By definition of the Lebesgue integral using supremum, showing that $\int_Xf\,d\mu\leq \alpha$ is thus equivalent to showing that for every simple $0\leq s\leq f = \lim f_n$, we have $\int_Xs\,d\mu \leq \alpha$. It would be nice if we could say something like "because $s$ is smaller than $f$ and since $f_n$ increases to $f$, thus for large $n$, we have $s\leq f_n$". If we could say this, then we have $\int_Xs\,d\mu \leq \int_Xf_n\,d\mu$ for all large $n$, and hence by taking limits, $\int_Xs\,d\mu \leq \alpha$, thereby completing the proof.

Unfortunately, this isn't quite right. We CANNOT deduce that for large $n$, that $s\leq f_n$. Thus, what can we do? We give ourselves some room for error, by introducing the scaling factor $0<c<1$. Then, $cs$ will be an overall scaled down function, and for this, we can obtain a nice control: $cs\leq f_n$ on $E_n$, and $\bigcup E_n = X$. So by Rudin's argument, we thus deduce $c\int_Xs\,d\mu \leq \alpha$. Then, finally, we let $c\to 1^-$.

This final idea of "giving yourself some room for error" is a VERY VERY VERY common idea in analysis. If you've studied baby Rudin (or Spivak or any other introductory book), you must have surely seen such ideas. The simplest example of this I can think of is that given $z\in \Bbb{C}$, we have $z=0$ if and only if for every $\epsilon>0$, we have $|z|\leq \epsilon$. These are equivalent statements, but sometimes, the second statement is easier to prove, because you have an $\epsilon$ amount of wiggle room to establish the inequality $|z|\leq \epsilon$.

  • $\begingroup$ About Question 3, I agree that it was simply the supremum - but my argument seems good too, could you check? $\endgroup$ – epsilon-emperor Mar 5 at 14:48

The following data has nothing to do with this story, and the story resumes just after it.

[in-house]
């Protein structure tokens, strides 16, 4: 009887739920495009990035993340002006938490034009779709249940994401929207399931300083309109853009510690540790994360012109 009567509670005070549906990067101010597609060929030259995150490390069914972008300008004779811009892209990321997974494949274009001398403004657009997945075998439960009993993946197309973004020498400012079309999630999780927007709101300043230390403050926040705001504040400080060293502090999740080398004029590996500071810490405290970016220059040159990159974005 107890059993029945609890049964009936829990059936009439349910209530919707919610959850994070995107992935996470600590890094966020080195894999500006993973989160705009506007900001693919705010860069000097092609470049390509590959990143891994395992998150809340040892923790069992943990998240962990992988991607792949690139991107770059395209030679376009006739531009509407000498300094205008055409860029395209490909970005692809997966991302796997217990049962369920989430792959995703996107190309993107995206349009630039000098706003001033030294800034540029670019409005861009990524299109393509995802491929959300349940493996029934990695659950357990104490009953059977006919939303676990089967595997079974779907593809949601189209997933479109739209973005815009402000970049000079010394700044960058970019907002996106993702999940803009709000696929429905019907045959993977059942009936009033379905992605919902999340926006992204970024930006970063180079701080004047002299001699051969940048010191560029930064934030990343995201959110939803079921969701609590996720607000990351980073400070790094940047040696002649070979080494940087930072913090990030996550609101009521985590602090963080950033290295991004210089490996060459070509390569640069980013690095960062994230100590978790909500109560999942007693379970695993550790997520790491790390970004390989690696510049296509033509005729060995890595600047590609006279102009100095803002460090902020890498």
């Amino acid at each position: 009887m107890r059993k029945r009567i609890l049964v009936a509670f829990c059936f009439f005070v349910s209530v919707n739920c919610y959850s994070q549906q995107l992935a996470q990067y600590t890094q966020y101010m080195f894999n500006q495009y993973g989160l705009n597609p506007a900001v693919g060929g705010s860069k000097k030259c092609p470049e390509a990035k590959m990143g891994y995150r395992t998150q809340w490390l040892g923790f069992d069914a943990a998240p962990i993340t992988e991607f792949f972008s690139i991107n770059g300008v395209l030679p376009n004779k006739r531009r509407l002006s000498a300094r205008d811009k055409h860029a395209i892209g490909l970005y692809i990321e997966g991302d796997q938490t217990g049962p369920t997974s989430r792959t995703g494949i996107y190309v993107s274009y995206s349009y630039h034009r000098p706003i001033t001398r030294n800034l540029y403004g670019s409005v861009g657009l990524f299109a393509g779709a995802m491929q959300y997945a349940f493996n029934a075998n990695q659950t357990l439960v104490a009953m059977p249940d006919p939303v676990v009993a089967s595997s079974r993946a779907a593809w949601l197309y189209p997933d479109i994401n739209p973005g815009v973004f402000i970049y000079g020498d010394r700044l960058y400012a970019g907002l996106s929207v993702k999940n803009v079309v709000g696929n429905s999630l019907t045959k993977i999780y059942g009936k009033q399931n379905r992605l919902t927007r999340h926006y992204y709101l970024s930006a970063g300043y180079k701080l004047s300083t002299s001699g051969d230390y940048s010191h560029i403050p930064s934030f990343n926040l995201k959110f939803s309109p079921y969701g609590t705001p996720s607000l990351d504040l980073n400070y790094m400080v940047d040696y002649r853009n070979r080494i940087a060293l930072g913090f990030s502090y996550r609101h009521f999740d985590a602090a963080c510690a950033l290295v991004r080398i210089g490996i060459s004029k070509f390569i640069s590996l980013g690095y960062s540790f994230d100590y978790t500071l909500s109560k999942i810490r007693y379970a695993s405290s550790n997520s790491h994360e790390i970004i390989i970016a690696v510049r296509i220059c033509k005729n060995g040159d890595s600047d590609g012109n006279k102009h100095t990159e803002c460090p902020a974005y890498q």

• 1
    $\begingroup$ @strawberry-sunshine I don't see how pointwise convergence of simple functions proves it (of course, the monotone convergence theorem tells us it is true, but we can't invoke MCT in a proof of MCT) $\endgroup$ – peek-a-boo Mar 5 at 15:06
  1. The set $E_n = \left(f_n-c\cdot s \right)^{-1}\left([0,+\infty)\right)$ is measurable as the preimage of a measurable set by a measurable function.

  2. Suppose $x$ and $y$ are two real numbers such that $x \geqslant c \cdot y$ for all $c <1$. Then $x \geqslant y$ (just make $c \to 1$, as the inequality is a closed condition, it remains true for the limit).

  3. By definition, $\int f = \sup \int s$ where $s$ is a simple measurable function with $s \leqslant f$. At a fixed $s \leqslant f$, $\int s \leqslant \alpha$. Taking the supremum, the inequality remains true for $f$ (again, $\leqslant$ is a closed condition, it stays true while taking limits).

  4. As $f_n$ converges pointwisely to $f$, for almost all $x$, there exists $n$ such that $f_n(x) > c s(x)$ (recall that $c<1$ and $s(x) \leqslant f(x)$). This suggests that $f_n$ will be bigger that $cs$ on $E_n$, and what as been done above is justified.